The following vertical alignment design equations (figure 71 though figure 74) can be used to calculate inferred design speed based on the length of vertical curve. Figure 71. Equation. Algebraic difference in grades. Figure 72. Equation. Inputting given information to solve for algebraic difference in grades. Figure 73. Equation. Length of vertical curve. Figure 74. Equation. Inputting given information to solve for length of vertical curve.

Where K is the rate of vertical curvature (ft/percent difference in grades (m/percent difference in grades)).

Table 3-36 in the Green Book can be used to determine the minimum SSD and design speed for a given rate of vertical curvature. (AASHTO 2011) Using a rate of vertical curvature of 200 and interpolating the design speed data shown in table 3-36, the following values are determined: SSD = 800.08 ft (243.9 m) and design speed = 73.89 mph (118.9 km/h).

### Radius of Curvature and Superelevation

The inferred design speed can be calculated for combinations of horizontal curvature and superelevation. The following equation (figure 75) from the Green Book (equation 3-9 in the Green Book) is referred to as the point-mass model, and it can be used to determine the inferred design speed based on the radius of curve-superelevation combination. Figure 75. Equation. Point-mass model to determine inferred design speed. (AASHTO 2011)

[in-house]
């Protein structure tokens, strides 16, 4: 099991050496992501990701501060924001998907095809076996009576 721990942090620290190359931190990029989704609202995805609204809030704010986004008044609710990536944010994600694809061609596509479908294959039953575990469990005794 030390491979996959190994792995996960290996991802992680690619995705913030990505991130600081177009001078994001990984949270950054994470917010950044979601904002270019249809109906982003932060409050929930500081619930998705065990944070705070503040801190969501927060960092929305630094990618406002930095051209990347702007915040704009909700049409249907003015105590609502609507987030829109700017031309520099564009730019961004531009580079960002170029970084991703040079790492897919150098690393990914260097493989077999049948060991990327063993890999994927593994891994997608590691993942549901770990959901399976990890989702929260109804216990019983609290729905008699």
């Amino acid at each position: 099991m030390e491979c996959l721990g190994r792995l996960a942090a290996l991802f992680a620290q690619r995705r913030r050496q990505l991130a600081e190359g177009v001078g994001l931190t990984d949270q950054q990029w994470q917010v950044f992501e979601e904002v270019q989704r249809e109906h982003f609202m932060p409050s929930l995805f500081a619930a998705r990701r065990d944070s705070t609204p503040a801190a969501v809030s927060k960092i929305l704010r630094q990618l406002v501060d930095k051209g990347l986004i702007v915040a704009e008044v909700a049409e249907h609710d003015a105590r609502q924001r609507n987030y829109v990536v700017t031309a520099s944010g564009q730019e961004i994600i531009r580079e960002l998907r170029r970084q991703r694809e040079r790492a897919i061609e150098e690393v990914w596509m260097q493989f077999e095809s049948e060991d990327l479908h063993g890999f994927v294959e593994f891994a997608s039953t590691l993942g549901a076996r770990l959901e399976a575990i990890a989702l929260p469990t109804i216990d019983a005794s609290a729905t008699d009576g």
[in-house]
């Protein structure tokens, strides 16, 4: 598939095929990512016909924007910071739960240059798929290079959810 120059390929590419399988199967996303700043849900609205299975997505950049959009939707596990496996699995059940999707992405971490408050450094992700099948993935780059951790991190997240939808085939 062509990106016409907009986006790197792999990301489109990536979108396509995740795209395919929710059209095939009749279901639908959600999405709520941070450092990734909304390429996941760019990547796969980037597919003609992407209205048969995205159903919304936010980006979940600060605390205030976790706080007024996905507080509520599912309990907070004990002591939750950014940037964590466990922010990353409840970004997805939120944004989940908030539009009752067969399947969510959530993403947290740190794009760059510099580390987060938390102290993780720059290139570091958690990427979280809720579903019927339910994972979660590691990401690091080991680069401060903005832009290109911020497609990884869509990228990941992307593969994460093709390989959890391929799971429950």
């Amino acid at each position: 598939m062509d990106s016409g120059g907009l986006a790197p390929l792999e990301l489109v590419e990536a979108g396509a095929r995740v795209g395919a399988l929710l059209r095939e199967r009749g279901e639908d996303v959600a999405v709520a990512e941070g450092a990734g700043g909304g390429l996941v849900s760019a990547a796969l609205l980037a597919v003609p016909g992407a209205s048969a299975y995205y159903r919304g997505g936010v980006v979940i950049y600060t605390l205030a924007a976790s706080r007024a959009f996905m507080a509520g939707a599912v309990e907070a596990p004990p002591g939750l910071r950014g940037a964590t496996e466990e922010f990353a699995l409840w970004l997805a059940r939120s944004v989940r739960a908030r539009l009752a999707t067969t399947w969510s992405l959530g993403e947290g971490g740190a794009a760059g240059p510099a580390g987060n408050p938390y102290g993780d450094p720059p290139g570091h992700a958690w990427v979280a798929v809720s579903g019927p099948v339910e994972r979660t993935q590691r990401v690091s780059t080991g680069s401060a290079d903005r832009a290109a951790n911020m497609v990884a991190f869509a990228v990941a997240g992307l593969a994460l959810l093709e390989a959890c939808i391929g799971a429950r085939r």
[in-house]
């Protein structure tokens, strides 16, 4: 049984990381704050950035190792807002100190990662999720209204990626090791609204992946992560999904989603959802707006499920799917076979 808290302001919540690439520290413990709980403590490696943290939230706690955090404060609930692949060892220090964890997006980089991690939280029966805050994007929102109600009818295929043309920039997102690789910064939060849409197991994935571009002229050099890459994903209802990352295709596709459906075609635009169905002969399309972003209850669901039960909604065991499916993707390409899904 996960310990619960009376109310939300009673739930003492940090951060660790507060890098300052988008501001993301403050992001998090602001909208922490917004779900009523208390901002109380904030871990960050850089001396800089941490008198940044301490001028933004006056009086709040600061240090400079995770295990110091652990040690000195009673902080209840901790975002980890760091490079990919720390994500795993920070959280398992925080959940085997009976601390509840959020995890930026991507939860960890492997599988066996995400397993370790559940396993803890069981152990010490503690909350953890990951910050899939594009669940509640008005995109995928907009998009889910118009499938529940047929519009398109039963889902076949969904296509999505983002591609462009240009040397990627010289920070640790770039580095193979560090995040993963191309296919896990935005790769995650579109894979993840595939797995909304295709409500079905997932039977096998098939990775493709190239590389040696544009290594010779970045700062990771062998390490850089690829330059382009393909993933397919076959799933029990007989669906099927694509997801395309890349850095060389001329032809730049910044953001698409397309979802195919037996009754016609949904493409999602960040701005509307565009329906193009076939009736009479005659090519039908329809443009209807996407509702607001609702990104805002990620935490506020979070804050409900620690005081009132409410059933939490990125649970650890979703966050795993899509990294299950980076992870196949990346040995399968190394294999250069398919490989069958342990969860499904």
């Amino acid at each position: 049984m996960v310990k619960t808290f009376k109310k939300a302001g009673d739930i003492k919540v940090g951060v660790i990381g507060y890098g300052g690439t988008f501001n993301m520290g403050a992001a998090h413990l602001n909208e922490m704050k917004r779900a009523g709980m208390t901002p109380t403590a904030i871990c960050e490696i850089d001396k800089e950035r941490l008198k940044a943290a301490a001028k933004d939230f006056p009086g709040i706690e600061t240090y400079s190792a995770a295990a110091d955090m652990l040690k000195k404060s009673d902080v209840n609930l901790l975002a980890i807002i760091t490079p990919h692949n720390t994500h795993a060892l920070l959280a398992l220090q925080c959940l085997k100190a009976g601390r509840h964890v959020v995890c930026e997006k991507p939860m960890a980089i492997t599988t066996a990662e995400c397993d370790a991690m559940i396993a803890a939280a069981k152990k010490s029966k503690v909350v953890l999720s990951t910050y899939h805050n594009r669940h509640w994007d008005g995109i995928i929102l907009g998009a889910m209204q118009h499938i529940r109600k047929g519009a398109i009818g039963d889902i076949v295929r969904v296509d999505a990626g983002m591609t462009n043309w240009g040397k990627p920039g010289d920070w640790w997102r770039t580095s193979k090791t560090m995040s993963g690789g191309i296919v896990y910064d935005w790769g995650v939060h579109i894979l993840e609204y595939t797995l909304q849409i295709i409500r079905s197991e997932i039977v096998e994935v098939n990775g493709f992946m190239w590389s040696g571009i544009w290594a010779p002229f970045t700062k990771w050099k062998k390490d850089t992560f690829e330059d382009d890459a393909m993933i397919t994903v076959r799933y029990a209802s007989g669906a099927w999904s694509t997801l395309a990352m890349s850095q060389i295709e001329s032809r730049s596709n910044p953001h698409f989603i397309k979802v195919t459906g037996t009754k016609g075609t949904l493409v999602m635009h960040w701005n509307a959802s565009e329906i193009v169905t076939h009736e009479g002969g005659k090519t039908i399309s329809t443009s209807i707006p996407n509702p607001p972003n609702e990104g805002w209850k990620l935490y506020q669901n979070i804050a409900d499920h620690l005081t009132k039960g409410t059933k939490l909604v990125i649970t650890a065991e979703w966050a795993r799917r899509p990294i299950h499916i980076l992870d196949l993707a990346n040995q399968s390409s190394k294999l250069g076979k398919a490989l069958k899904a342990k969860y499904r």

Both the speed and side-friction demand factor are unknown. Rearranging the point-mass model to solve for the side-friction demand factor produces the following equations (figure 76 through figure 78): Figure 76. Equation. Point-mass model to solve for the side-friction demand factor. Figure 77. Equation. Inputting given information into the point-mass model. Figure 78. Equation. Reducing inputted information in the point-mass model.

A trial-and-error process, using various design speeds and the information shown in table 3-7 from the Green Book, can be used to solve for the side-friction demand factor that does not exceed the maximum side-friction demand factor for a given design speed. (AASHTO 2011) Several iterations of this process will likely occur to obtain the inferred design speed.